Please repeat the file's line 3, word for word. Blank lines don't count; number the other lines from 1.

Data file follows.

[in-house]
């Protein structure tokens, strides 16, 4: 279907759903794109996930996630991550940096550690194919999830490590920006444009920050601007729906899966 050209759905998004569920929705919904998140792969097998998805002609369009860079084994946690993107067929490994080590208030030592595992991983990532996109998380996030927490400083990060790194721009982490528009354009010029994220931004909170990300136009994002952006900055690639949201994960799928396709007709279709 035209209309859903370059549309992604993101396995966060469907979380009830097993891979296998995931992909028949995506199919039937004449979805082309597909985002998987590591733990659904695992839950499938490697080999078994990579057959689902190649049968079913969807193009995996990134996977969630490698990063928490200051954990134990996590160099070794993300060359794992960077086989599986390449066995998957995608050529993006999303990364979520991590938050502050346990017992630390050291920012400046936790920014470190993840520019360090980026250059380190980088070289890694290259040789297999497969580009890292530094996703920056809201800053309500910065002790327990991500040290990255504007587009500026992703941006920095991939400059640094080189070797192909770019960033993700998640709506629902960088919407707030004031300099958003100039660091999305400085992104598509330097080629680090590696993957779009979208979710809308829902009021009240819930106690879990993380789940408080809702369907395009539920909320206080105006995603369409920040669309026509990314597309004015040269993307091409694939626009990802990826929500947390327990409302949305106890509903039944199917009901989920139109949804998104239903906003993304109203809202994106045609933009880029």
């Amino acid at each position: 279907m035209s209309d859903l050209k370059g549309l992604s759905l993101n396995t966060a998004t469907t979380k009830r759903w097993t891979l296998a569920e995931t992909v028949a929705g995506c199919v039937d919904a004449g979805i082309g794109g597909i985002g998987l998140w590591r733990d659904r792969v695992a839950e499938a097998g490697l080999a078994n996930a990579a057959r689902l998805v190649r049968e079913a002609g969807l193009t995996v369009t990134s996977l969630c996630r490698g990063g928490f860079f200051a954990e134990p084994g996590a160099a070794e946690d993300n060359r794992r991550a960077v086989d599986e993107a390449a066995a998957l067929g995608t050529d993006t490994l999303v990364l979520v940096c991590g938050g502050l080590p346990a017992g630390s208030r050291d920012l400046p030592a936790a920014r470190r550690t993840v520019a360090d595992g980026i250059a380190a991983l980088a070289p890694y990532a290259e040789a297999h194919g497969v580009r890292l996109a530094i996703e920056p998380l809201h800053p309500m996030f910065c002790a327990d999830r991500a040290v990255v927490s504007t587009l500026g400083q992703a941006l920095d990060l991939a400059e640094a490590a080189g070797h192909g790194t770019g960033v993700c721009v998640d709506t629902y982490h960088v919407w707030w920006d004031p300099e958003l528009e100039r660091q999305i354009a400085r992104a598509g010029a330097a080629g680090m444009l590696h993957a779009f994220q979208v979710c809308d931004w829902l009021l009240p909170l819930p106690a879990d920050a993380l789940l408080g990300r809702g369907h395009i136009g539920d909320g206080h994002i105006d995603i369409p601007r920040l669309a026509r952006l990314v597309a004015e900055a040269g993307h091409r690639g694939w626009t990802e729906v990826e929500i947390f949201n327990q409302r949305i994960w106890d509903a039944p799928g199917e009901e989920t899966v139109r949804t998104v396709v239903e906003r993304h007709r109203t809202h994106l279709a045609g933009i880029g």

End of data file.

């Amino acid at each position: 279907m035209s209309d859903l050209k370059g549309l992604s759905l993101n396995t966060a998004t469907t979380k009830r759903w097993t891979l296998a569920e995931t992909v028949a929705g995506c199919v039937d919904a004449g979805i082309g794109g597909i985002g998987l998140w590591r733990d659904r792969v695992a839950e499938a097998g490697l080999a078994n996930a990579a057959r689902l998805v190649r049968e079913a002609g969807l193009t995996v369009t990134s996977l969630c996630r490698g990063g928490f860079f200051a954990e134990p084994g996590a160099a070794e946690d993300n060359r794992r991550a960077v086989d599986e993107a390449a066995a998957l067929g995608t050529d993006t490994l999303v990364l979520v940096c991590g938050g502050l080590p346990a017992g630390s208030r050291d920012l400046p030592a936790a920014r470190r550690t993840v520019a360090d595992g980026i250059a380190a991983l980088a070289p890694y990532a290259e040789a297999h194919g497969v580009r890292l996109a530094i996703e920056p998380l809201h800053p309500m996030f910065c002790a327990d999830r991500a040290v990255v927490s504007t587009l500026g400083q992703a941006l920095d990060l991939a400059e640094a490590a080189g070797h192909g790194t770019g960033v993700c721009v998640d709506t629902y982490h960088v919407w707030w920006d004031p300099e958003l528009e100039r660091q999305i354009a400085r992104a598509g010029a330097a080629g680090m444009l590696h993957a779009f994220q979208v979710c809308d931004w829902l009021l009240p909170l819930p106690a879990d920050a993380l789940l408080g990300r809702g369907h395009i136009g539920d909320g206080h994002i105006d995603i369409p601007r920040l669309a026509r952006l990314v597309a004015e900055a040269g993307h091409r690639g694939w626009t990802e729906v990826e929500i947390f949201n327990q409302r949305i994960w106890d509903a039944p799928g199917e009901e989920t899966v139109r949804t998104v396709v239903e906003r993304h007709r109203t809202h994106l279709a045609g933009i880029g």